There are two ways to simplify work with vertical spacing: a hard grid and a soft grid. A hard grid means that the height and spacing of the elements are always multiples of a grid unit. A soft grid does not limit the height of the elements in any way, but only defines multiples of the spacing between them.
In the design of sites and web applications soft grid is preferred. It gives more freedom in making design decisions and does not impose such restrictions as a hard grid.
There are several types of grids: column, modular, hierarchical and others. Each type of grid can solve a particular problem. It all depends on the content and design requirements.
It is quite normal to combine different types of grids in one layout if the task requires it.
There is no need to fit the sidebar into the page grid. The sidebar may well be separate from the overall grid, or it may have its own grid.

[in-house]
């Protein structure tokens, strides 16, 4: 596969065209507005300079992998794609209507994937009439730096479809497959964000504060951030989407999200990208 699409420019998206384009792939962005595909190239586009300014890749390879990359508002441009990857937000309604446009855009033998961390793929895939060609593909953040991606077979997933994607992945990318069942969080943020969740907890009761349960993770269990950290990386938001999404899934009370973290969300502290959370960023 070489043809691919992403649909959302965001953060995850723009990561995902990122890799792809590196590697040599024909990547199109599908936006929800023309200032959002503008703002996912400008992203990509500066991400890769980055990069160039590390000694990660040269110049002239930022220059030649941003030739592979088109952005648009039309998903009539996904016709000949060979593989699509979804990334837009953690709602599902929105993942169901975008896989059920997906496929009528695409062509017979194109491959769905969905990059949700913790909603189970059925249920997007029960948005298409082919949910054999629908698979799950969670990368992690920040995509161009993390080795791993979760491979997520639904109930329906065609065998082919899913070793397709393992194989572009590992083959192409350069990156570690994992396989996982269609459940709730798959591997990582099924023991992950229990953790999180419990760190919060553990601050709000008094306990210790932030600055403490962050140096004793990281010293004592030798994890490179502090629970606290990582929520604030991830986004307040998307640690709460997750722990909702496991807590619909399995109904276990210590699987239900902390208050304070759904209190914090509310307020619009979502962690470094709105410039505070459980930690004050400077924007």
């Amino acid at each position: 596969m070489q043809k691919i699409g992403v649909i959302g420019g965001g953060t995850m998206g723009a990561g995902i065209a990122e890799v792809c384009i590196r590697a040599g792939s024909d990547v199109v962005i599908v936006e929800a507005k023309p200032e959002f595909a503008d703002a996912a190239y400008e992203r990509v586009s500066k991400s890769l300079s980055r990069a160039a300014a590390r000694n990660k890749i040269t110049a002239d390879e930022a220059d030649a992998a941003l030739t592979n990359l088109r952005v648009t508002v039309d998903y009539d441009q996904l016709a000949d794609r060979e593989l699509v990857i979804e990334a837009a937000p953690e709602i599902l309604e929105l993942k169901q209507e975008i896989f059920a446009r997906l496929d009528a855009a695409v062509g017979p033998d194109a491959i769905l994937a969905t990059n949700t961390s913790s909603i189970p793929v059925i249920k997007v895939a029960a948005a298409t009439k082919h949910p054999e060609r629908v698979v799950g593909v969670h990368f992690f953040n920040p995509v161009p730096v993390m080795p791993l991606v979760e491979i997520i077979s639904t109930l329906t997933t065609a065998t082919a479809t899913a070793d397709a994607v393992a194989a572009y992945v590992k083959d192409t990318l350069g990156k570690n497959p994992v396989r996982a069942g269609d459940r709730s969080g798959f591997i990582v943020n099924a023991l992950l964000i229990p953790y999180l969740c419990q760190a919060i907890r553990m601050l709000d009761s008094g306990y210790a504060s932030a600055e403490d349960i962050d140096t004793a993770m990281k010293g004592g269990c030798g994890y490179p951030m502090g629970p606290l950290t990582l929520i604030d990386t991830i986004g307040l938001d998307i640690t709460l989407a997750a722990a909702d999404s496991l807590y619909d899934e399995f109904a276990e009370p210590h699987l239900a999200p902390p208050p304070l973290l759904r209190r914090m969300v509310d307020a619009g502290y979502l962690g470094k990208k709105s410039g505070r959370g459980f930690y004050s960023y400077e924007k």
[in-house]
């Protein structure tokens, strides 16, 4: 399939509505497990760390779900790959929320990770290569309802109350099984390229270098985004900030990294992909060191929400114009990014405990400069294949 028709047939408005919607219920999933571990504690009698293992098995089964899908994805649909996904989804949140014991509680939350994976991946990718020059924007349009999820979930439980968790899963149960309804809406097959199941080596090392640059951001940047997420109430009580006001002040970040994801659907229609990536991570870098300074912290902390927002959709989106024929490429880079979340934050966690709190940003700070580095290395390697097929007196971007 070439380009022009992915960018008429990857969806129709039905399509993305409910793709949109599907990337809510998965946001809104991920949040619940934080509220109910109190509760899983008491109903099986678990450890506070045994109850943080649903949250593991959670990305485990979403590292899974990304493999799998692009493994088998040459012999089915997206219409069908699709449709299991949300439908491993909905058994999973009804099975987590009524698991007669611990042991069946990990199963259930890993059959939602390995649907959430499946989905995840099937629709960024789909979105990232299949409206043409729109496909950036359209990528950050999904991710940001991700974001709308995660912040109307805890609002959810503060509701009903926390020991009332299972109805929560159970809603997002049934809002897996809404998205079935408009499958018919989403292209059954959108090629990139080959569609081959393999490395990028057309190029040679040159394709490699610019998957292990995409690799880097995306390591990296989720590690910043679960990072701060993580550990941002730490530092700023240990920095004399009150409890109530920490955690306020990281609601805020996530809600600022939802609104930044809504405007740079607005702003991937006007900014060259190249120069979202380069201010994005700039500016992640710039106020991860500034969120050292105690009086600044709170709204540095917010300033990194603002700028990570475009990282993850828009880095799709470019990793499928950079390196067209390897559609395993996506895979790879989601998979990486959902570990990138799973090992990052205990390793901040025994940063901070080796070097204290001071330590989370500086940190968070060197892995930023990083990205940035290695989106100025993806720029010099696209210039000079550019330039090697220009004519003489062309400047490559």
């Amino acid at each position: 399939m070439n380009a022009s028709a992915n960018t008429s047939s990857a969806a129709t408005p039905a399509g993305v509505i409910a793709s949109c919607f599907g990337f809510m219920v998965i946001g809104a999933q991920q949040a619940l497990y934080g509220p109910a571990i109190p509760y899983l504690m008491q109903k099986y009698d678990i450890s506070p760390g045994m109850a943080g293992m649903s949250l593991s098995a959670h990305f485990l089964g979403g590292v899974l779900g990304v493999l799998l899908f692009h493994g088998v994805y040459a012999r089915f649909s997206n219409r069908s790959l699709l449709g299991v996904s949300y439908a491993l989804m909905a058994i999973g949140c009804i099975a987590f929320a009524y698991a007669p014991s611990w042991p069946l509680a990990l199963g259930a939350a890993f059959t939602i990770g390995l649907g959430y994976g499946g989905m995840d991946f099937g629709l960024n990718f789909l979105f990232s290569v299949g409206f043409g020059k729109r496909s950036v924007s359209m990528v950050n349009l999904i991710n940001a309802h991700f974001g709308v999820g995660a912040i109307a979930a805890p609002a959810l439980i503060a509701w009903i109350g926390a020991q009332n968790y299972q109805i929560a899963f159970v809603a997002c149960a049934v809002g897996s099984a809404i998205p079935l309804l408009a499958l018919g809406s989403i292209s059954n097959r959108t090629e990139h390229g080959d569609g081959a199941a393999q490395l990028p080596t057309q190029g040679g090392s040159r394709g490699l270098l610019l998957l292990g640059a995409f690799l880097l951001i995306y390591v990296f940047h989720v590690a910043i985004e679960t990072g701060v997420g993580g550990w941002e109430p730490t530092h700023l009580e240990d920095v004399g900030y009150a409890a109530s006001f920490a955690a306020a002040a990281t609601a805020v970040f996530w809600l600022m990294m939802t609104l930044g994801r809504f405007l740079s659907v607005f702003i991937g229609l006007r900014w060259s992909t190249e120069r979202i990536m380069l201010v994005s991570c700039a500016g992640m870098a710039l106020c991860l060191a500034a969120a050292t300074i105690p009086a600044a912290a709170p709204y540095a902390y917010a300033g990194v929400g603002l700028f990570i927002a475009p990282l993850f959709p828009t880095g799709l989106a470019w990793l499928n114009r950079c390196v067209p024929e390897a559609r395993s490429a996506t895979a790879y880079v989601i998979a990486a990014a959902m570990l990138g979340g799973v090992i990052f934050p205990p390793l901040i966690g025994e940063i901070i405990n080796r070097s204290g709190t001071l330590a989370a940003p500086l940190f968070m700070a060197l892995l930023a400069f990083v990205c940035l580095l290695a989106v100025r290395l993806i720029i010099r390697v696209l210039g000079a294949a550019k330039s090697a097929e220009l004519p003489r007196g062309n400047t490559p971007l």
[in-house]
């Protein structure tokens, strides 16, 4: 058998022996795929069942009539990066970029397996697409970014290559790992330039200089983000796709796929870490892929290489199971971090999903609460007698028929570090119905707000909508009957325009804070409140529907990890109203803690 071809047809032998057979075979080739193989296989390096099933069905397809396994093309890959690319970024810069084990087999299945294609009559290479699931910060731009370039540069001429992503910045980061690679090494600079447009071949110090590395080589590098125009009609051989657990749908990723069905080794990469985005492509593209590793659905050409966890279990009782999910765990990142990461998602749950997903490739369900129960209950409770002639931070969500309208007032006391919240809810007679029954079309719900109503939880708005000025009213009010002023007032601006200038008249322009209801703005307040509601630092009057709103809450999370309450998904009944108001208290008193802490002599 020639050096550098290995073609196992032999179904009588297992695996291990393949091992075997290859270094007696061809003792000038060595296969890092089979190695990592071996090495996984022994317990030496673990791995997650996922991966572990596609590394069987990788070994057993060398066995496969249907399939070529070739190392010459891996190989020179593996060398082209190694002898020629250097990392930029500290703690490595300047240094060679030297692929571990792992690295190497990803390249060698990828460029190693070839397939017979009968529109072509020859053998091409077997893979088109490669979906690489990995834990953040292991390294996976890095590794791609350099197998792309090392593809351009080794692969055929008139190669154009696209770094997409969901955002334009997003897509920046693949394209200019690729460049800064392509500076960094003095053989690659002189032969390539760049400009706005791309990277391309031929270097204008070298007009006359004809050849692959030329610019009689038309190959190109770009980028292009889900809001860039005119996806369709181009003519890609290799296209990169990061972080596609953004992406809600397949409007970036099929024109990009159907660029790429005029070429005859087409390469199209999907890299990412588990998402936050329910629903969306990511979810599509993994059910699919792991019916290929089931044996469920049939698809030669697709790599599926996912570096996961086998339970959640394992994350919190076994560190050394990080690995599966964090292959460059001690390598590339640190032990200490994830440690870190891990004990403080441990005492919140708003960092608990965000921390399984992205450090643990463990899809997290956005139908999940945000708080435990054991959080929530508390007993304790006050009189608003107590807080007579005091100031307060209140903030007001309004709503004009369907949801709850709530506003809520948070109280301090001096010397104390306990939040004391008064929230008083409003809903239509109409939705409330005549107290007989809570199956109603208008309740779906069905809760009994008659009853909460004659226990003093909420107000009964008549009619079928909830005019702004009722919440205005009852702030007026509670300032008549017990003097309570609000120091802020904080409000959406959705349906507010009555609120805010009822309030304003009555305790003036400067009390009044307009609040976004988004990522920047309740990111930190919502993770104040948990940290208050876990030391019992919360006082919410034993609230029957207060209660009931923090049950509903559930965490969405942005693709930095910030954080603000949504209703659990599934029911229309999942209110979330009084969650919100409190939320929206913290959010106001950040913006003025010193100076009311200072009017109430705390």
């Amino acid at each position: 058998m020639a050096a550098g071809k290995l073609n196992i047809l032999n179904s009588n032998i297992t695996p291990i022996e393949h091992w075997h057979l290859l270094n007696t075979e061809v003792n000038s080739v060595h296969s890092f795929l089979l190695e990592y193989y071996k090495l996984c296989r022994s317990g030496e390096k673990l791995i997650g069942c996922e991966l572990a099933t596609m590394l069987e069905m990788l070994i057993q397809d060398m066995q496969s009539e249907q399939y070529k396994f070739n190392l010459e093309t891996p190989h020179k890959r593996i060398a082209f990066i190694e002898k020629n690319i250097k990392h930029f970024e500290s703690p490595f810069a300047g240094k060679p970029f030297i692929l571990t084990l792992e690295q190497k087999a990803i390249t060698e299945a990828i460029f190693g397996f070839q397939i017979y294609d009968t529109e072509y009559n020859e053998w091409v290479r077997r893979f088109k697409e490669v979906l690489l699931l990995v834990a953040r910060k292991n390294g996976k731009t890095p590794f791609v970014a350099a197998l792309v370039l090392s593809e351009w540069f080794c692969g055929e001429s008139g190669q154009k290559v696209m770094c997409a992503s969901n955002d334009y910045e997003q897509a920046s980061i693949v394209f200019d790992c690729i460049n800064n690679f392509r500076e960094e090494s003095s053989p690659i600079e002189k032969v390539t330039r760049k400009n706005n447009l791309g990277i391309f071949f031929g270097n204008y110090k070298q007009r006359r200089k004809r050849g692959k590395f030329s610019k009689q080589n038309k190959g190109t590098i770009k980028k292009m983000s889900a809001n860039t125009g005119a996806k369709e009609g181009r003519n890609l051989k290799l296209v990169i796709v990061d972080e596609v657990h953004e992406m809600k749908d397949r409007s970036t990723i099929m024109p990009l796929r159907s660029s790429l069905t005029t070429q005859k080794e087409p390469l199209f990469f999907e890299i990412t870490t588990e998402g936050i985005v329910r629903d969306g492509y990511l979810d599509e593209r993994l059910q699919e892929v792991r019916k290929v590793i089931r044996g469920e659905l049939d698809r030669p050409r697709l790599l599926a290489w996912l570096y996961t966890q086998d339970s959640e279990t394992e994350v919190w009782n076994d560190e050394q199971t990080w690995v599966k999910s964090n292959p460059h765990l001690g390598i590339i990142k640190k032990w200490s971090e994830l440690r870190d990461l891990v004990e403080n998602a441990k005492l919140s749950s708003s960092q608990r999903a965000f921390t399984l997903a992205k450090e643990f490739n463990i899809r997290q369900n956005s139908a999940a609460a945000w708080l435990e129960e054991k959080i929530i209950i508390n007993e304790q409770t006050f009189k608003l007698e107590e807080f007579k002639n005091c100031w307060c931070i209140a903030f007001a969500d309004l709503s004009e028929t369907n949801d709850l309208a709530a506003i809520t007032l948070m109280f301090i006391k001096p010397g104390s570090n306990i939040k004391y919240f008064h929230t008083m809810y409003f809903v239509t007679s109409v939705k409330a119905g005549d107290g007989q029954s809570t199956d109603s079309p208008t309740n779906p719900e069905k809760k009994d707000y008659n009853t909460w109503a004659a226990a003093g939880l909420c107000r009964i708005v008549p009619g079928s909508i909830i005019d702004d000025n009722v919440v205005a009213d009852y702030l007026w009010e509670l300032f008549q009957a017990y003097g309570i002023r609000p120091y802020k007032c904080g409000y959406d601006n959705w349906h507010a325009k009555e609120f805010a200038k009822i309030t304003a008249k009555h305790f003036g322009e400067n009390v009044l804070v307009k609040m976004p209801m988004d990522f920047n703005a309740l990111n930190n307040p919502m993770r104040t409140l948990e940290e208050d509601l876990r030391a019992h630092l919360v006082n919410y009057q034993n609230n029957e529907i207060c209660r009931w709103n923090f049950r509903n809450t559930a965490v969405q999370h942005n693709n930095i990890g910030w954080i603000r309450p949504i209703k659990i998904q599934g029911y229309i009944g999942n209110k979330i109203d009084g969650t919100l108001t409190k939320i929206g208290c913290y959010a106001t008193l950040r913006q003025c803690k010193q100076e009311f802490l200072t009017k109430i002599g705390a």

Often the sidebar has a fixed pixel width, and the content area stretches according to the width of the page. In that case, it's difficult to fit the sidebar into the grid. And there is no point to do that.
There is no need to fit the header into a single page grid. First, the header is usually a line, not a column module, and the default line does not require a grid. Second, it's quite difficult because the header can have a wide variety of elements, menus, and logos that you can't fit into a single column.
So unless the content requires a direct relationship between the page columns and the header, there's no point in fitting it into the overall page grid. You can do without the grid in the header or make your own grid for it. The same goes for footer.
There is no point in using a 12-column grid if 3 columns or any other number of columns is right for the content.
It's perfectly normal to combine several grids in one layout, in one page, in one application. If the content requires different approaches, that's fine and allows you to build the most effective layout possible.
You shouldn't always fit content into the one grid. It's not the grid that dictates the terms, it's the content.
The grid is just a tool for organizing content. It's one way to build interfaces more efficiently, especially multi-page UI. The grid gives format and structure to speed up and simplify content.
If the content doesn't need to be grid-based, you shouldn't artificially create limits that don't make sense.